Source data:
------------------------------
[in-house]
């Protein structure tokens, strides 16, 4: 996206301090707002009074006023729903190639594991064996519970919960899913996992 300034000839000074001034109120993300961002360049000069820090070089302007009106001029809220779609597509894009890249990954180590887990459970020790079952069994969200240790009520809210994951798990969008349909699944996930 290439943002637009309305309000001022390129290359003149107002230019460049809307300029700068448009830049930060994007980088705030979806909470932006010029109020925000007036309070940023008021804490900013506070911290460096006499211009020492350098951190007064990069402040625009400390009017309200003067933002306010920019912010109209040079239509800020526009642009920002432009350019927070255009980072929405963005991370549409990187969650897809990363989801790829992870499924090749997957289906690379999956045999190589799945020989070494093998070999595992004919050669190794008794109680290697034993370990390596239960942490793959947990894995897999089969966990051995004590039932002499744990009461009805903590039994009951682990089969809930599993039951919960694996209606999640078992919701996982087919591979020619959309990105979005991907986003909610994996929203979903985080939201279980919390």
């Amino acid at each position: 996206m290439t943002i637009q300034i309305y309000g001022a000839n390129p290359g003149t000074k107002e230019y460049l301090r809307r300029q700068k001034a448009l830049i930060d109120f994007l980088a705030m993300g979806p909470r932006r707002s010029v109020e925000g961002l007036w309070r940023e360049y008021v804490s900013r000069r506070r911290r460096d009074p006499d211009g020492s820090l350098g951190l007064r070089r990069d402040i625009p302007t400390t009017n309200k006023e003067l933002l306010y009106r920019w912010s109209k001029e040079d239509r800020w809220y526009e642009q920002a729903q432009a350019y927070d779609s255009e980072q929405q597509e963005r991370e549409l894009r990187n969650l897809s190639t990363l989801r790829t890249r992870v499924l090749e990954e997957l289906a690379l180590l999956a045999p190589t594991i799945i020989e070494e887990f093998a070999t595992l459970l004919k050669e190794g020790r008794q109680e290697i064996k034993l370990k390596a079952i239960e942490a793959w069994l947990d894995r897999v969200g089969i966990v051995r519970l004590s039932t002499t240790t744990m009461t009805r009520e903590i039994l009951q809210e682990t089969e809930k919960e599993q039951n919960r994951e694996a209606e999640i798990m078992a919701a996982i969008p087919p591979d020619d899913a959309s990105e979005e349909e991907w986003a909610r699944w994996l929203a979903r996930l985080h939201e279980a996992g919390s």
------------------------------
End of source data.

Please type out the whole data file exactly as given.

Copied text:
[in-house]
């Protein structure tokens, strides 16, 4: 996206301090707002009074006023729903190639594991064996519970919960899913996992 300034000839000074001034109120993300961002360049000069820090070089302007009106001029809220779609597509894009890249990954180590887990459970020790079952069994969200240790009520809210994951798990969008349909699944996930 290439943002637009309305309000001022390129290359003149107002230019460049809307300029700068448009830049930060994007980088705030979806909470932006010029109020925000007036309070940023008021804490900013506070911290460096006499211009020492350098951190007064990069402040625009400390009017309200003067933002306010920019912010109209040079239509800020526009642009920002432009350019927070255009980072929405963005991370549409990187969650897809990363989801790829992870499924090749997957289906690379999956045999190589799945020989070494093998070999595992004919050669190794008794109680290697034993370990390596239960942490793959947990894995897999089969966990051995004590039932002499744990009461009805903590039994009951682990089969809930599993039951919960694996209606999640078992919701996982087919591979020619959309990105979005991907986003909610994996929203979903985080939201279980919390």
């Amino acid at each position: 996206m290439t943002i637009q300034i309305y309000g001022a000839n390129p290359g003149t000074k107002e230019y460049l301090r809307r300029q700068k001034a448009l830049i930060d109120f994007l980088a705030m993300g979806p909470r932006r707002s010029v109020e925000g961002l007036w309070r940023e360049y008021v804490s900013r000069r506070r911290r460096d009074p006499d211009g020492s820090l350098g951190l007064r070089r990069d402040i625009p302007t400390t009017n309200k006023e003067l933002l306010y009106r920019w912010s109209k001029e040079d239509r800020w809220y526009e642009q920002a729903q432009a350019y927070d779609s255009e980072q929405q597509e963005r991370e549409l894009r990187n969650l897809s190639t990363l989801r790829t890249r992870v499924l090749e990954e997957l289906a690379l180590l999956a045999p190589t594991i799945i020989e070494e887990f093998a070999t595992l459970l004919k050669e190794g020790r008794q109680e290697i064996k034993l370990k390596a079952i239960e942490a793959w069994l947990d894995r897999v969200g089969i966990v051995r519970l004590s039932t002499t240790t744990m009461t009805r009520e903590i039994l009951q809210e682990t089969e809930k919960e599993q039951n919960r994951e694996a209606e999640i798990m078992a919701a996982i969008p087919p591979d020619d899913a959309s990105e979005e349909e991907w986003a909610r699944w994996l929203a979903r996930l985080h939201e279980a996992g919390s």